Good recruiters are those who are not just worried about finding ideal candidates, but also nurture them in line with changing industry trends.
The Difference Between Applicants And Suitable Candidates
Research shows that owing to the prevailing uncertainty in the job market, most applicants are ready to settle for roles that may or may not be a good fit for their profile in the long run.
For recruiters, understanding the difference between suitable candidates and applicants forms an important part of the screening process. There are a variety of tools to help achieve this including keyword filters, resume deep dives or targeting specific skill sets and educational qualifications.
The real challenge here is to whittle out those who just ‘look good on paper’ from those who could be genuinely great in the position.
Here’s a checklist that can help with differentiating between an ideal candidate and any other applicant, especially for hiring senior-level executives:
Most candidates use the word “passionate” in interviews and resumes, but being self-motivated means going a step further. Recruiters should keep a lookout for candidates who have previously and are now, willing to walk the extra mile while knowing when to stop to avoid burning out or overworking themselves.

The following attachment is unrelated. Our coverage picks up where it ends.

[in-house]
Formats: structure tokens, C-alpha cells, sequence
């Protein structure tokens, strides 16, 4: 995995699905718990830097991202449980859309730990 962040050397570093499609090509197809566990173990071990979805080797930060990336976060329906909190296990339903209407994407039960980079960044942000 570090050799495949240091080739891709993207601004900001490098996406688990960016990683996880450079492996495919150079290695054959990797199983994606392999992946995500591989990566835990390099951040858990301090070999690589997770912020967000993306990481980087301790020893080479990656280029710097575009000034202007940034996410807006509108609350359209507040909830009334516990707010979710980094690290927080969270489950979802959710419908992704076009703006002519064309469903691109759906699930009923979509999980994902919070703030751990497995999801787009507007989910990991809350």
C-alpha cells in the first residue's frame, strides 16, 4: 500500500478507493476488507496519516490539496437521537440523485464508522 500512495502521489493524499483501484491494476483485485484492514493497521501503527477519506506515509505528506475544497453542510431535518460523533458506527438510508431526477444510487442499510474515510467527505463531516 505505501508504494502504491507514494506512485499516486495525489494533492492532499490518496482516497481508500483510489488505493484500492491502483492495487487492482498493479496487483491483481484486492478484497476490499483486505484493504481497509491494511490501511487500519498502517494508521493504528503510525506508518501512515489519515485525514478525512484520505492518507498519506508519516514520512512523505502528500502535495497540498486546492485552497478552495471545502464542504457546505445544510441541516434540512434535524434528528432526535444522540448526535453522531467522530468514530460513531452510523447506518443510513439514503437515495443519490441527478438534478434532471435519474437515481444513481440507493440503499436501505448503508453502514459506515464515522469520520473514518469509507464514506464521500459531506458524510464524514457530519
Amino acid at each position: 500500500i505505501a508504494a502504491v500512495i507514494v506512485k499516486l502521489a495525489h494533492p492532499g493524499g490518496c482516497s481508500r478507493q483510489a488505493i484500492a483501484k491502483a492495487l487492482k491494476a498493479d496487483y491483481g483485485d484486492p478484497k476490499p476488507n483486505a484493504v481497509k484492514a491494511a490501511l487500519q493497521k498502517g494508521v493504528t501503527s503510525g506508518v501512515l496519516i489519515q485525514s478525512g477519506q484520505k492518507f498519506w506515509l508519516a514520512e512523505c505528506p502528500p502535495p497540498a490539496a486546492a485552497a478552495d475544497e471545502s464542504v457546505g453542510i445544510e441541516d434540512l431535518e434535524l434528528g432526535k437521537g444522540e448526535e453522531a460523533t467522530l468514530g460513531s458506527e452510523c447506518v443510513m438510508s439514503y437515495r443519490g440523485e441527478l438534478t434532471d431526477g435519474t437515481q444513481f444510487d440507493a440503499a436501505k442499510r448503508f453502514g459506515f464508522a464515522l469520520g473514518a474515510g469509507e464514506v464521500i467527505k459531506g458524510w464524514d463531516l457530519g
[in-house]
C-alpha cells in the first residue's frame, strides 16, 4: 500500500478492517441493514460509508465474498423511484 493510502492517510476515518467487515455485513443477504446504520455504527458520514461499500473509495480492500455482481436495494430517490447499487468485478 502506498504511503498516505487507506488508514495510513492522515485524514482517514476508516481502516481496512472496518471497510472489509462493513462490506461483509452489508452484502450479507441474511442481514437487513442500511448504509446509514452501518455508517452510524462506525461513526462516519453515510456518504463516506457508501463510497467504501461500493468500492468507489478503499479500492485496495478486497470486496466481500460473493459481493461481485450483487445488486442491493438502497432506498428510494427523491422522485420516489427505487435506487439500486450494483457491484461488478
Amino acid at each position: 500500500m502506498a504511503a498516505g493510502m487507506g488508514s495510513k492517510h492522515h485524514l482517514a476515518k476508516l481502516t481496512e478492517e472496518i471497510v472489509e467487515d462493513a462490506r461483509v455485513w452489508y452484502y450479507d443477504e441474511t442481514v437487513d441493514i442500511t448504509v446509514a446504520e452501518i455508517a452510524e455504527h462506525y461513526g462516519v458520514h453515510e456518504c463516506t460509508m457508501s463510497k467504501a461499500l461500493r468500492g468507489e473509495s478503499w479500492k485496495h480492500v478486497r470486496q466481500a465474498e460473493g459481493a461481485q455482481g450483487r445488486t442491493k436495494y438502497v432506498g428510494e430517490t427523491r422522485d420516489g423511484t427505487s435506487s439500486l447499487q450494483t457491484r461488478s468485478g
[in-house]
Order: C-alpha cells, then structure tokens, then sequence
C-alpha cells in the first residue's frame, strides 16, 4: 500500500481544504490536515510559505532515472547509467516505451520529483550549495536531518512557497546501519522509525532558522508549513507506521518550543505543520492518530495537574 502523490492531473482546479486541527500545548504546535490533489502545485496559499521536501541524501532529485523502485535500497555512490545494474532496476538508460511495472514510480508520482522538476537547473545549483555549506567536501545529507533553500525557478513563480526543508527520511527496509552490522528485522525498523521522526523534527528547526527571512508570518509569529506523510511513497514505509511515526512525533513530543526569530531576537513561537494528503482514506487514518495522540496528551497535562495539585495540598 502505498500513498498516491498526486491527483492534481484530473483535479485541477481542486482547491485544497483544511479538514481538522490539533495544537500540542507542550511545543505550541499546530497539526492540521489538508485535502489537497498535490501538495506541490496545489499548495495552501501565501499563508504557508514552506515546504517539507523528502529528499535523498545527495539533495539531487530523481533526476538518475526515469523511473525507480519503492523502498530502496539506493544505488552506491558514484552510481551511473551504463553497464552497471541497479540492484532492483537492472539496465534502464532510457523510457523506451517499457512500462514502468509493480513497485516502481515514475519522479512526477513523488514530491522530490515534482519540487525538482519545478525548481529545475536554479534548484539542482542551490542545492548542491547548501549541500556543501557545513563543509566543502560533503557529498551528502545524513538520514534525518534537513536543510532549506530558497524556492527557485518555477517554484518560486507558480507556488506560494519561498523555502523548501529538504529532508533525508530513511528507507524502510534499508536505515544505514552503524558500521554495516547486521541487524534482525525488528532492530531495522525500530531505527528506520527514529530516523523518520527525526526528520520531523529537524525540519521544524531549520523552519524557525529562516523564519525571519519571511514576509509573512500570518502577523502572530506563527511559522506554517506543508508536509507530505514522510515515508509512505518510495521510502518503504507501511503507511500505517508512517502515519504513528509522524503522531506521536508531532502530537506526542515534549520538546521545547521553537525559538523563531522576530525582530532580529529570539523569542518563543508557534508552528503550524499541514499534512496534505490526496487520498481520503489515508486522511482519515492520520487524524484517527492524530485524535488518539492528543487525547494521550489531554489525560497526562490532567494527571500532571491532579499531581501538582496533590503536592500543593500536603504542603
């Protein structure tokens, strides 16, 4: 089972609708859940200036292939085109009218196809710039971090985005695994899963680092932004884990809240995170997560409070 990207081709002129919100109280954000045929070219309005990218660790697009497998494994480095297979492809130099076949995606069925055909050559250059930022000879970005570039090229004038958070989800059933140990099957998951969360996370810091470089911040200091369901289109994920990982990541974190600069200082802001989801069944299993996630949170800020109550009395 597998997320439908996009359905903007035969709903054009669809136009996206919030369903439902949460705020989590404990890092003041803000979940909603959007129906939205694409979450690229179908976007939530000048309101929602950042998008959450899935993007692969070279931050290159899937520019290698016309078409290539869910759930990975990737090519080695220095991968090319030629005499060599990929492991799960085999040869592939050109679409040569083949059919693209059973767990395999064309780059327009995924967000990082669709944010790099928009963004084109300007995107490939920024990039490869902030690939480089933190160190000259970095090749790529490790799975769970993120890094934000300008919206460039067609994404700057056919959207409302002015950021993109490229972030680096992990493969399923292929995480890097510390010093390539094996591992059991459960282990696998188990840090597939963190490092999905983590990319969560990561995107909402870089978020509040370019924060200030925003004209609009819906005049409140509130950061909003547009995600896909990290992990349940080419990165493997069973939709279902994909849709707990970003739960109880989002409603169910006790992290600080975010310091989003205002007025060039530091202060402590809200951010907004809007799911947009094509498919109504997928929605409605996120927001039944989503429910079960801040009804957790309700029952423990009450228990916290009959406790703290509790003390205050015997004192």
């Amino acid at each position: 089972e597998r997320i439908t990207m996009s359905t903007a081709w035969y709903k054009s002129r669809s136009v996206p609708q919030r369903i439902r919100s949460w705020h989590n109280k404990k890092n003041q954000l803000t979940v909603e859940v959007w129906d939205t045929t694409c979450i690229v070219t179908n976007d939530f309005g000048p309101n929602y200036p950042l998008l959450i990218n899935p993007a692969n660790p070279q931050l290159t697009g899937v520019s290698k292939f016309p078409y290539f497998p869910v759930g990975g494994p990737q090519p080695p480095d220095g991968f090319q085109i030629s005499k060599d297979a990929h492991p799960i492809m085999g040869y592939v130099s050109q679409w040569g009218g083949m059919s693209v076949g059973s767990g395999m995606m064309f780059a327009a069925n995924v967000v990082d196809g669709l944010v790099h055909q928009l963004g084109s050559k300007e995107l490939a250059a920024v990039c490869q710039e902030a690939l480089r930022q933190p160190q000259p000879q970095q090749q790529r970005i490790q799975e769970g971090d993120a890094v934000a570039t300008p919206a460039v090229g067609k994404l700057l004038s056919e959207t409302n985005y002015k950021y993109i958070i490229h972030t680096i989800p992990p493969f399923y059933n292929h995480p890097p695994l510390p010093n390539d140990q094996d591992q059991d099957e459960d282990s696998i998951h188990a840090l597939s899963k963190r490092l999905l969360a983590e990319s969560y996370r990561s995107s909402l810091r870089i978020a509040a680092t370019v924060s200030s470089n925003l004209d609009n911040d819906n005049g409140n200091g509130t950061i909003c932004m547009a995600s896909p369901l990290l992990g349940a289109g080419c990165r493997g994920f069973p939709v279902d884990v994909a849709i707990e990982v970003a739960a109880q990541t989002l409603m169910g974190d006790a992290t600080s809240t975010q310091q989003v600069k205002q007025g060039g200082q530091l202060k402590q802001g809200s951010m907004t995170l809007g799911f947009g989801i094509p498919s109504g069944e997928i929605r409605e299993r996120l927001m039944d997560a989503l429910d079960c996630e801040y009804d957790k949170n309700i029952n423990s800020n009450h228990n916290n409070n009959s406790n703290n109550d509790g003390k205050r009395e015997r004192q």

Good Cultural Fit
The better an individual’s values align with the goals and aspirations of the business, the easier it is for new hires to blend in. Onboarding someone who identifies with the people and the fabric of the business goes a long way to mitigating initial roadblocks.
For mid and senior-level roles, a deep understanding of the industry adds immensely to the candidate’s skills. The more knowledge one has about the technicalities, the more streamlined the onboarding process is likely to be.
Agility And Adaptability